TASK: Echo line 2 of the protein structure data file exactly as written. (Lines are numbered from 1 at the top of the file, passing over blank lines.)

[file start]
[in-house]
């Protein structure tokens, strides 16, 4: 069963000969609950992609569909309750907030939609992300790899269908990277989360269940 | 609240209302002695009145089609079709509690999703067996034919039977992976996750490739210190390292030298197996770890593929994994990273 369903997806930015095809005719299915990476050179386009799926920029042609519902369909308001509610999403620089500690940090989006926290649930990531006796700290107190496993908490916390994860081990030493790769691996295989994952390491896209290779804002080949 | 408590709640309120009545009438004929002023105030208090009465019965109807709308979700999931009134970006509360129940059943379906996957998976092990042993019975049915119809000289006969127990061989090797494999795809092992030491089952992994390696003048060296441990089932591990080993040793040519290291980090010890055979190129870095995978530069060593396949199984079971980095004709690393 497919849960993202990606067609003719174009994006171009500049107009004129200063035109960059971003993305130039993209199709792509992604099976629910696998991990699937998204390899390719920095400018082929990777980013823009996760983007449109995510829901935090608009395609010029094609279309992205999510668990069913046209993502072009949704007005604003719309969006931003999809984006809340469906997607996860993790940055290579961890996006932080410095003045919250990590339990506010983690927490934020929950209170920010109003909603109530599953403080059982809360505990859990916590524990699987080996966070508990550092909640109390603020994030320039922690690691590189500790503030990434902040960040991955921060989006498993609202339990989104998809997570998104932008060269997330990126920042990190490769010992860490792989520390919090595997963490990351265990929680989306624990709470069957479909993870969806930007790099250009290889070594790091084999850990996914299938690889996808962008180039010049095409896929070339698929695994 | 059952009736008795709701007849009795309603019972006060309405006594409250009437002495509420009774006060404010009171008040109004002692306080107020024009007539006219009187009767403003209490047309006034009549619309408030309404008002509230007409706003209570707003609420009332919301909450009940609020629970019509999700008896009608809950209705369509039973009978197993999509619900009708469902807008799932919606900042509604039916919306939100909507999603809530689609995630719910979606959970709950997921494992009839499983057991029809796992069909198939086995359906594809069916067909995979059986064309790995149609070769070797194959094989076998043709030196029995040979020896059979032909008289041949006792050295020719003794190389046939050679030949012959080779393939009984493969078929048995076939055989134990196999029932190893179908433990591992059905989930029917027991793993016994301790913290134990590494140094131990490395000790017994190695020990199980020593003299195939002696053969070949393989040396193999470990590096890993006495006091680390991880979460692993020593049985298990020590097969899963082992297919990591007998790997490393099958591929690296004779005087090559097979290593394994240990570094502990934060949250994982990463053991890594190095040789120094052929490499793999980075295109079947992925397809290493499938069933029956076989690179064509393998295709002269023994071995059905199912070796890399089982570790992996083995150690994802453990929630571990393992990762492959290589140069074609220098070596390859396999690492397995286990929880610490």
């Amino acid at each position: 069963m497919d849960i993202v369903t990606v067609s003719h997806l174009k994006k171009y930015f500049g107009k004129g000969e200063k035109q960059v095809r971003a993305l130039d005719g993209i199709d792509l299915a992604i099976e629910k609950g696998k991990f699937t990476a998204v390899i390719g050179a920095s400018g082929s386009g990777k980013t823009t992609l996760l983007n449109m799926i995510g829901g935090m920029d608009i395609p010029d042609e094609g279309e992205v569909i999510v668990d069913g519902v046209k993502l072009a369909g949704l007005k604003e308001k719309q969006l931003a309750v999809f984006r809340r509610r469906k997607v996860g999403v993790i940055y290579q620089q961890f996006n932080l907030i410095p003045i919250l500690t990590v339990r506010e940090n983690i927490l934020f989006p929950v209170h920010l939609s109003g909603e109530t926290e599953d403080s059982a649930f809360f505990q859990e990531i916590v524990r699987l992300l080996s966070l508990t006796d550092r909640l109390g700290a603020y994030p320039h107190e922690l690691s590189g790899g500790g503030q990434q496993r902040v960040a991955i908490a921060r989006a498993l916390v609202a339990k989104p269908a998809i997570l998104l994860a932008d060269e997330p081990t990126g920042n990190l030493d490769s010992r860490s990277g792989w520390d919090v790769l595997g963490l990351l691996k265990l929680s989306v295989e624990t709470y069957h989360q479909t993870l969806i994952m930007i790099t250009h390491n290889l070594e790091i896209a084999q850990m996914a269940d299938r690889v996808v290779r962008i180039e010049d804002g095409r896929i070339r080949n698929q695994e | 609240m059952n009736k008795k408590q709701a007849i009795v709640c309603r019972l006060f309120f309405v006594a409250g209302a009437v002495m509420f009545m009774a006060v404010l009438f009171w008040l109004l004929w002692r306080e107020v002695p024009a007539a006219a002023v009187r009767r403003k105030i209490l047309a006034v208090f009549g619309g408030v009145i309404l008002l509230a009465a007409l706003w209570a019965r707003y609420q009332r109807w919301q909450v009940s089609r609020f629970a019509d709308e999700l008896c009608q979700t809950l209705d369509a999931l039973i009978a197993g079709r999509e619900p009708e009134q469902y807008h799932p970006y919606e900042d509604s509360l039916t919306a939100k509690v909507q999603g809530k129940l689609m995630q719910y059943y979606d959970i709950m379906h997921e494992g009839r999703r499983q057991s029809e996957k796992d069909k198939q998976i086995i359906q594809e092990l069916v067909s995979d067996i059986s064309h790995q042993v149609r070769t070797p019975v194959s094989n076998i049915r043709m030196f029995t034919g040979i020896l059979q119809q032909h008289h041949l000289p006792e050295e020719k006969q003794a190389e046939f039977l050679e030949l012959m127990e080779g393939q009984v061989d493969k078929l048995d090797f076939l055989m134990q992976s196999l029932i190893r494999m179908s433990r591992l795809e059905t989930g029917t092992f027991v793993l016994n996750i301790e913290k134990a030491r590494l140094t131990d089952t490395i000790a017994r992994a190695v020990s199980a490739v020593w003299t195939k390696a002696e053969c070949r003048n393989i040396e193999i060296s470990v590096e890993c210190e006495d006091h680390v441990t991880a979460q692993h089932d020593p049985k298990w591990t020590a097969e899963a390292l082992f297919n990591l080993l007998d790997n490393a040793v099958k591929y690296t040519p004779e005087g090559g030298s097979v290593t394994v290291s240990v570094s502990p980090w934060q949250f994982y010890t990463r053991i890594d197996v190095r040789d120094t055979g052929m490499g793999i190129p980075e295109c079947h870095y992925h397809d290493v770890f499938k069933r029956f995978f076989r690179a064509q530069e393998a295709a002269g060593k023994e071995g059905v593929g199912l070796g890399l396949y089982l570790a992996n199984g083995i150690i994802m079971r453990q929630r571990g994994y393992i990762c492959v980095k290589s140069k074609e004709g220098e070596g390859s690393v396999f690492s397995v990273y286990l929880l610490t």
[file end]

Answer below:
């Protein structure tokens, strides 16, 4: 069963000969609950992609569909309750907030939609992300790899269908990277989360269940 | 609240209302002695009145089609079709509690999703067996034919039977992976996750490739210190390292030298197996770890593929994994990273 369903997806930015095809005719299915990476050179386009799926920029042609519902369909308001509610999403620089500690940090989006926290649930990531006796700290107190496993908490916390994860081990030493790769691996295989994952390491896209290779804002080949 | 408590709640309120009545009438004929002023105030208090009465019965109807709308979700999931009134970006509360129940059943379906996957998976092990042993019975049915119809000289006969127990061989090797494999795809092992030491089952992994390696003048060296441990089932591990080993040793040519290291980090010890055979190129870095995978530069060593396949199984079971980095004709690393 497919849960993202990606067609003719174009994006171009500049107009004129200063035109960059971003993305130039993209199709792509992604099976629910696998991990699937998204390899390719920095400018082929990777980013823009996760983007449109995510829901935090608009395609010029094609279309992205999510668990069913046209993502072009949704007005604003719309969006931003999809984006809340469906997607996860993790940055290579961890996006932080410095003045919250990590339990506010983690927490934020929950209170920010109003909603109530599953403080059982809360505990859990916590524990699987080996966070508990550092909640109390603020994030320039922690690691590189500790503030990434902040960040991955921060989006498993609202339990989104998809997570998104932008060269997330990126920042990190490769010992860490792989520390919090595997963490990351265990929680989306624990709470069957479909993870969806930007790099250009290889070594790091084999850990996914299938690889996808962008180039010049095409896929070339698929695994 | 059952009736008795709701007849009795309603019972006060309405006594409250009437002495509420009774006060404010009171008040109004002692306080107020024009007539006219009187009767403003209490047309006034009549619309408030309404008002509230007409706003209570707003609420009332919301909450009940609020629970019509999700008896009608809950209705369509039973009978197993999509619900009708469902807008799932919606900042509604039916919306939100909507999603809530689609995630719910979606959970709950997921494992009839499983057991029809796992069909198939086995359906594809069916067909995979059986064309790995149609070769070797194959094989076998043709030196029995040979020896059979032909008289041949006792050295020719003794190389046939050679030949012959080779393939009984493969078929048995076939055989134990196999029932190893179908433990591992059905989930029917027991793993016994301790913290134990590494140094131990490395000790017994190695020990199980020593003299195939002696053969070949393989040396193999470990590096890993006495006091680390991880979460692993020593049985298990020590097969899963082992297919990591007998790997490393099958591929690296004779005087090559097979290593394994240990570094502990934060949250994982990463053991890594190095040789120094052929490499793999980075295109079947992925397809290493499938069933029956076989690179064509393998295709002269023994071995059905199912070796890399089982570790992996083995150690994802453990929630571990393992990762492959290589140069074609220098070596390859396999690492397995286990929880610490």